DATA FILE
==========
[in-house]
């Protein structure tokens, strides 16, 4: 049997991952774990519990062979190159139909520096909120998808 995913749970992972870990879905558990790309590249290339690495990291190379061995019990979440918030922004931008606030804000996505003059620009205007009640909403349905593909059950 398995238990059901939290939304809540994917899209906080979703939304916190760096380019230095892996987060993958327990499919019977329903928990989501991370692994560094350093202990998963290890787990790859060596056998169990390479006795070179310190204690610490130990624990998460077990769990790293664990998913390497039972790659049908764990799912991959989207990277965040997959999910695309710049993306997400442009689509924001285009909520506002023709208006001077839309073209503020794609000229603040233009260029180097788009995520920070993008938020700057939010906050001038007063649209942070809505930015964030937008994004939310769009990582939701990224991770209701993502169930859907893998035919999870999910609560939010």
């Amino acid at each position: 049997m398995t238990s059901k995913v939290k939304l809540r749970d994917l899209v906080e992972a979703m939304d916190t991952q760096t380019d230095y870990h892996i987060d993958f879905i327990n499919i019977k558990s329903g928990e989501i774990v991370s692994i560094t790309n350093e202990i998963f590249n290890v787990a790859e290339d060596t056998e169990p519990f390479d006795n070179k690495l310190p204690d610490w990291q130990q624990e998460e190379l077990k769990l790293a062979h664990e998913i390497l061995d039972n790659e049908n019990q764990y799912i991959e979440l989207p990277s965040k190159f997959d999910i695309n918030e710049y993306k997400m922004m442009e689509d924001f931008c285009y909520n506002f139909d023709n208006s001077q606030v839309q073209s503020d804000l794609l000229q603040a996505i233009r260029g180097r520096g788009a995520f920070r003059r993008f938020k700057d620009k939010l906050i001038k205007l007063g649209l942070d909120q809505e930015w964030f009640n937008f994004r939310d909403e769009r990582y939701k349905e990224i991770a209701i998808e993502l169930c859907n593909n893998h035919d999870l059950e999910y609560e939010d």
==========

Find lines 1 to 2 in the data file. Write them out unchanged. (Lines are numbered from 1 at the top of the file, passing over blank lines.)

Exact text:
[in-house]
């Protein structure tokens, strides 16, 4: 049997991952774990519990062979190159139909520096909120998808 995913749970992972870990879905558990790309590249290339690495990291190379061995019990979440918030922004931008606030804000996505003059620009205007009640909403349905593909059950 398995238990059901939290939304809540994917899209906080979703939304916190760096380019230095892996987060993958327990499919019977329903928990989501991370692994560094350093202990998963290890787990790859060596056998169990390479006795070179310190204690610490130990624990998460077990769990790293664990998913390497039972790659049908764990799912991959989207990277965040997959999910695309710049993306997400442009689509924001285009909520506002023709208006001077839309073209503020794609000229603040233009260029180097788009995520920070993008938020700057939010906050001038007063649209942070809505930015964030937008994004939310769009990582939701990224991770209701993502169930859907893998035919999870999910609560939010």